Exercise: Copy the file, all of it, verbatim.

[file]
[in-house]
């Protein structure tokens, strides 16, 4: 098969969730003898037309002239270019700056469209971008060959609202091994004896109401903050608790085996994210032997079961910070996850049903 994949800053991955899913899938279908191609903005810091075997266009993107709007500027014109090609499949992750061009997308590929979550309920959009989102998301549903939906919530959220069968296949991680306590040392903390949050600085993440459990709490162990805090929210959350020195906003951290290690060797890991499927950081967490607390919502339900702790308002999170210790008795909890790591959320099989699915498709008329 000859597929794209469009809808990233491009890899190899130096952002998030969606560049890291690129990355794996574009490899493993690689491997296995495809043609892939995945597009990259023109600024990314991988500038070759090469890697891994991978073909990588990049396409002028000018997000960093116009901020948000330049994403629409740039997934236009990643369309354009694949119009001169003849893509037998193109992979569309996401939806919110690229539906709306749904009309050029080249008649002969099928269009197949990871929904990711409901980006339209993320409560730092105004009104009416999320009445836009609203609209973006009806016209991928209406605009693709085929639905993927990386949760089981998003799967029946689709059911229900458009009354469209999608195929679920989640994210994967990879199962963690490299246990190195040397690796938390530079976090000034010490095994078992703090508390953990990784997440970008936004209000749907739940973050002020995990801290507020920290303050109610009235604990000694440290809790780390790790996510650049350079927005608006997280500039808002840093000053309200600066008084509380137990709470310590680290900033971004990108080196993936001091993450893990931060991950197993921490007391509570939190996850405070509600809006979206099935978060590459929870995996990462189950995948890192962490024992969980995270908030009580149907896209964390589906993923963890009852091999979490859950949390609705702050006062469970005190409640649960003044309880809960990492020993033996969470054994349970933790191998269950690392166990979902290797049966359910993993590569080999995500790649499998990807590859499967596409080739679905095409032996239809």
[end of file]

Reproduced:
[in-house]
């Protein structure tokens, strides 16, 4: 098969969730003898037309002239270019700056469209971008060959609202091994004896109401903050608790085996994210032997079961910070996850049903 994949800053991955899913899938279908191609903005810091075997266009993107709007500027014109090609499949992750061009997308590929979550309920959009989102998301549903939906919530959220069968296949991680306590040392903390949050600085993440459990709490162990805090929210959350020195906003951290290690060797890991499927950081967490607390919502339900702790308002999170210790008795909890790591959320099989699915498709008329 000859597929794209469009809808990233491009890899190899130096952002998030969606560049890291690129990355794996574009490899493993690689491997296995495809043609892939995945597009990259023109600024990314991988500038070759090469890697891994991978073909990588990049396409002028000018997000960093116009901020948000330049994403629409740039997934236009990643369309354009694949119009001169003849893509037998193109992979569309996401939806919110690229539906709306749904009309050029080249008649002969099928269009197949990871929904990711409901980006339209993320409560730092105004009104009416999320009445836009609203609209973006009806016209991928209406605009693709085929639905993927990386949760089981998003799967029946689709059911229900458009009354469209999608195929679920989640994210994967990879199962963690490299246990190195040397690796938390530079976090000034010490095994078992703090508390953990990784997440970008936004209000749907739940973050002020995990801290507020920290303050109610009235604990000694440290809790780390790790996510650049350079927005608006997280500039808002840093000053309200600066008084509380137990709470310590680290900033971004990108080196993936001091993450893990931060991950197993921490007391509570939190996850405070509600809006979206099935978060590459929870995996990462189950995948890192962490024992969980995270908030009580149907896209964390589906993923963890009852091999979490859950949390609705702050006062469970005190409640649960003044309880809960990492020993033996969470054994349970933790191998269950690392166990979902290797049966359910993993590569080999995500790649499998990807590859499967596409080739679905095409032996239809």